Over the weekend the Ontario Long-term Care COVID19 Commission chaired by Associate Chief Justice Frank N. Marrocco released an interim report to Long-term Care Minister Merrillee Fullasrton. The Commission’s full report is not due until next April, but the but the interim report was issued “because the second wave is upon us and, given the continuing urgency of the situation and high risks in long-term care homes, our Commission is making some early recommendations that focus on staffing, collaborative relationships, and infection prevention and control.”
The report pointed out that “residents of LTC homes in 2020 are a much frailer group than residents were ten or twenty years ago; 81% of residents have some type of cognitive impairment, and often residents have advanced and ongoing medical conditions. For that reason, the quality of care and quality of life for long-term care residents depend on an adequate supply and mix of skilled and qualified staff available to meet their clinical, recreational, social and daily living needs.”
The report identified the main problem in the long-term care sector is staffing, Not enough staff, and low wages and poor working conditions that deter people from entering the field. The report reads, “improving the employment environment for workers can enhance the ability to attract people willing to work in the LTC sector and ultimately improve the quality of resident care. We recognize the ministry is providing funding to increase staffing as part of the fall COVID-19 Long-Term Care Preparedness Plan, including a temporary wage enhancement for personal support workers (PSW) to March 2021. In addition, we recommend the following:
1. In addition to increasing the supply of PSWs, ensure that LTC staff recruitment efforts address the requirement for an appropriate staff mix to meet the increasing acuity and complex care needs of residents.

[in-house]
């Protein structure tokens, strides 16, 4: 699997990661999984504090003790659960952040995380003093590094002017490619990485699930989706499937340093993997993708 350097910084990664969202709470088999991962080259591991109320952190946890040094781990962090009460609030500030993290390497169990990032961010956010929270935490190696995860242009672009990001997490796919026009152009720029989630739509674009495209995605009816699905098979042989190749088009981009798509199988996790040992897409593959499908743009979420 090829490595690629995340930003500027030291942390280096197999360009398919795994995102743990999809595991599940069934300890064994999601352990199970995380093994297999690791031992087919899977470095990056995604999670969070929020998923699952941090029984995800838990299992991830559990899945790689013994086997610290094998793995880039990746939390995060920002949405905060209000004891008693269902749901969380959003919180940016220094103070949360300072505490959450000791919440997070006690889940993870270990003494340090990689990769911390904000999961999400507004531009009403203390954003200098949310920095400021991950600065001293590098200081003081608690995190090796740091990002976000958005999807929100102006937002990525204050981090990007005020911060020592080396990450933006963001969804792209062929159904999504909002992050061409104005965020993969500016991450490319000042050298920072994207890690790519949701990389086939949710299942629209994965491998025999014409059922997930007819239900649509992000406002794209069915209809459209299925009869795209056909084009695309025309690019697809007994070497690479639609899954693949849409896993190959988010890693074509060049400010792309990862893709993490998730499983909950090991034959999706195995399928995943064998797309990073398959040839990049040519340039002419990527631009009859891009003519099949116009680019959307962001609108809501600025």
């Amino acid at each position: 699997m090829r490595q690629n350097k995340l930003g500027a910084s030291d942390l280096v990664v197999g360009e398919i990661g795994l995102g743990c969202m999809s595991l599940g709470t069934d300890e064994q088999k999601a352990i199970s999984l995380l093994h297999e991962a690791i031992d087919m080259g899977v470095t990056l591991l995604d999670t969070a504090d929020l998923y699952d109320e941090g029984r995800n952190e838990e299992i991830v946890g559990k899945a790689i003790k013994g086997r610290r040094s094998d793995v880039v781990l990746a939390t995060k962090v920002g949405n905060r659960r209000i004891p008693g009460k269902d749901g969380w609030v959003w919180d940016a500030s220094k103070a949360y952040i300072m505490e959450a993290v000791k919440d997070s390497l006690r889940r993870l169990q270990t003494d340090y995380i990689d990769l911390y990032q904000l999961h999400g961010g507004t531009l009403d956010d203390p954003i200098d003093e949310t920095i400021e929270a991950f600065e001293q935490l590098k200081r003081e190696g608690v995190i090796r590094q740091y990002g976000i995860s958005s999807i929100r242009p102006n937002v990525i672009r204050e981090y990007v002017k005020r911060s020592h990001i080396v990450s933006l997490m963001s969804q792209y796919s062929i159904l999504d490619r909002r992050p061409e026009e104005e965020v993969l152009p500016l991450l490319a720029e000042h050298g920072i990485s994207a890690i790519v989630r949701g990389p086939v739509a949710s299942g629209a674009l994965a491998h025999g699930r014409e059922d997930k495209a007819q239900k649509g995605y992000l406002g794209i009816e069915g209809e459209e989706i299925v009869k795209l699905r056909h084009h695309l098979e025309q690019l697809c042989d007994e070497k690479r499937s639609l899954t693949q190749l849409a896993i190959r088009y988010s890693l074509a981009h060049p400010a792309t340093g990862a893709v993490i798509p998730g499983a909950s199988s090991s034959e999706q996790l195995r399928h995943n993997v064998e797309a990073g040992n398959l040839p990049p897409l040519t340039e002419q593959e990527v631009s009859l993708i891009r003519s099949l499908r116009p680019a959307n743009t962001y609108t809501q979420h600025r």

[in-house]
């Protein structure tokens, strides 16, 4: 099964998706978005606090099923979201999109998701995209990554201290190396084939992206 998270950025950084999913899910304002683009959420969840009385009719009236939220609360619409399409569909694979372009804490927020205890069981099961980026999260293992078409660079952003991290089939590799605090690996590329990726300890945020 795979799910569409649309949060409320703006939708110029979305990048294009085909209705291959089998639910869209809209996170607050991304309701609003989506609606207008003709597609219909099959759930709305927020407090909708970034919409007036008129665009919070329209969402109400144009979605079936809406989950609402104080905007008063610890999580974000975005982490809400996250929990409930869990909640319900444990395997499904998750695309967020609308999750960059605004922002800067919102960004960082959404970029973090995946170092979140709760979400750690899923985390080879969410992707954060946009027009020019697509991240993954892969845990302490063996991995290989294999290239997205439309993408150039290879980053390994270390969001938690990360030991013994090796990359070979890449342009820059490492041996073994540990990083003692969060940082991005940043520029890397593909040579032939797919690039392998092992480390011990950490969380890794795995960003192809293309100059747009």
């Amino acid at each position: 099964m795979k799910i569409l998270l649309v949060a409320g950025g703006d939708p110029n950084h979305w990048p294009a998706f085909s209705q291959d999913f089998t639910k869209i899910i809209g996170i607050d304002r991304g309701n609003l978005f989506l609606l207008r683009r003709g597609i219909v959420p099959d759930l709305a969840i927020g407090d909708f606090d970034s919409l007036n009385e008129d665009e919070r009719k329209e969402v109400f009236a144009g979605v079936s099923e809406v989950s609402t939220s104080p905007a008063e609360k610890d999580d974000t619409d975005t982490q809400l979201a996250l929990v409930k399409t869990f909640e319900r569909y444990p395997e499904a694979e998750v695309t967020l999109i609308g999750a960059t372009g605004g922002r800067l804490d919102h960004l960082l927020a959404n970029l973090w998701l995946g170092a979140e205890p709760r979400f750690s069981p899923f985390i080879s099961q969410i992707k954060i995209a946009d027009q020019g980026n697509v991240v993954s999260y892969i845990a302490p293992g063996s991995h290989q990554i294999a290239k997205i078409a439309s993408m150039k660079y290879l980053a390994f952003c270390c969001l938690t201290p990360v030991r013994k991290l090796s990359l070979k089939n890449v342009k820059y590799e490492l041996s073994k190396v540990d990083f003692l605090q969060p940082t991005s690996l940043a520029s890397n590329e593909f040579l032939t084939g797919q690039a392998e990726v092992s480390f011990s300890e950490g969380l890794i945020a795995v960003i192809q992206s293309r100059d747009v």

2. While all witnesses agreed on the need for staffing flexibility given the 24/7 nature of homes’ operations, more full-time positions must be created to ensure staffing stability and retention, and resident continuity of care.
3. Beyond these initial steps, identify the permanent investments required to develop and implement a comprehensive human resources strategy that addresses the full range of staffing issues in the sector. The ministry’s Long-Term Care Staffing Study, released in July 2020, identifies the best path forward. Further “study” of the Study is not necessary. What is required is the Study’s timely implementation.
4. Consistent with that study, the Commission recommends a minimum daily average of four hours of direct care per resident. The government needs to increase permanent funding for more nurses and support staff, to enable homes to increase their staff to resident ratio, and provide more hours of care, based on residents’ needs.
5. Given the essential role of families and caregivers in supporting not just physical care needs but the psycho-social well-being of residents, we reinforce the calls from residents, families and caregivers to ensure that families and caregivers have ongoing, safe and managed access to long-term care residents.”